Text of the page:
Marc Lefkowitz | 06/24/09 @ 3:40pm
The Downtown Cleveland Alliance wants to hear from you about improving downtown Cleveland. Below are a few ideas to get you started thinking about a greener, more livable and attractive downtown.
Green the convention center Med Mart: Just as important as setting 'green' building and historic preservation goals, how will the convention center and Medical Mart stretch its arms out to the city and invite locals to use it in between shows?
Enforce regulations such as:
- Cleveland Codified Ordinance 349.14 which reads in part: "(1) Temporary Parking Lots. If the City Planning Commission or Landmarks Commission, as applicable, has approved demolition of a building within the designated district(s) and has approved, in accordance with the regulations of Sections 341.04 and 341.05 or Section 161.05, as applicable, plans for a new building or other non-parking use to replace such building, the subject property may be used as a surface parking lot for a maximum period of one (1) year following the demolition of the building. If all necessary redevelopment permits have not been obtained within one year of the commencement of surface parking use, the property shall be landscaped as open space or shall be converted to another appropriate non-parking use in accordance with a site plan approved by the Commission."
- Recent "temporary" lots which appear to have exceeded this requirement (and possible 1-year extension) include one on Prospect Ave. between the May Company Building and Flannery's (used for very permanent looking House of Blues parking, see street view map) and
- the old Peterson Nuts building on Carnegie Avenue, which was torn down for a parking lot. Street view map.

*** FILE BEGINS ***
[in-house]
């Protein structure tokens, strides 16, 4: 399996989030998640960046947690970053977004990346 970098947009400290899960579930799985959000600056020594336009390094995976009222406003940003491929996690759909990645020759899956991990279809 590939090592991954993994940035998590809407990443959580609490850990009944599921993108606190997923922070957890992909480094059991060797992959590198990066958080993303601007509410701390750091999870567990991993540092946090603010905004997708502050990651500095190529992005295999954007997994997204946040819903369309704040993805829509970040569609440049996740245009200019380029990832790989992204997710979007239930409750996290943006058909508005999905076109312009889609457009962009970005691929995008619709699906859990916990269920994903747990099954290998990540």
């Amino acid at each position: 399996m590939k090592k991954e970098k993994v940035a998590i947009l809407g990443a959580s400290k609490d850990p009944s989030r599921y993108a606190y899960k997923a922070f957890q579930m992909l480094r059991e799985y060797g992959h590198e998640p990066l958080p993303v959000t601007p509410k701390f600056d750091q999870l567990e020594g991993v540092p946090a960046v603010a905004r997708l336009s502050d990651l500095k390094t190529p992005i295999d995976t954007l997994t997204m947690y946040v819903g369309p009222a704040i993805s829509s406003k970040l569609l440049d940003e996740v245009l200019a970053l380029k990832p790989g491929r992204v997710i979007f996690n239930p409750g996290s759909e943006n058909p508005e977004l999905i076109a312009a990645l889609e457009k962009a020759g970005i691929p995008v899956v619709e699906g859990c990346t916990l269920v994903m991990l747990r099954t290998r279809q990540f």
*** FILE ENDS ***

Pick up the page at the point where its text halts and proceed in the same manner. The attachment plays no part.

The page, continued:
- What other "temporary" lots have been created since this legislation was passed in 1997? Why isn't this being enforced?
- Cleveland Codified Ordinance 457.10, passed in June 2008, requires Cleveland parking lots and garages to install bike parking facilities. See original GCBL post. Where does that stand?
Insist that part of the $1.5 billion Innerbelt Project is used to improve city streets, connections and the overall look and feel of the city. Read more about how Cleveland can turn the Innerbelt into a positive force for change here.
Promote the new downtown Cleveland bike parking station as an alternative to driving for E 4th Street patrons and sports fans, and establish a valet bike service.
Insist on good urban design standards for the Waterfront District on Cleveland's Lakefront with the primary goal of a beautiful, walkable neighborhood with mixed-use shops and residences.
Remake Public Square into a large, functional green space by removing the cross streets. Follow through on the recommendations of Cuyahoga County residents who see this investment as necessary to the health of the region.
Pilot green infrastructure on downtown streets: Advocate for a stormwater authority that helps Cleveland raise more funds to extend the reach of its plans to install natural stormwater retention cells like those from Lansing, Michigan.
Allow street performers to liven up downtown spaces.
At intersections with a lot of foot traffic, add pedestrian-priority crosswalks like the ones on Coventry Road in Cleveland Heights.
Improve the waiting environments at major bus stops with better shelters and other amenities.
Allow the proposed food carts to cook freshly prepared food items while streamlining the health code.
Become a world-class example of historic preservation by creating a skyscraper preservation district downtown to identify and plan for the preservation of modern buildings, from the Marcel Breuer designed Ameritrust Tower to the I.M. Pei designed Galleria complex.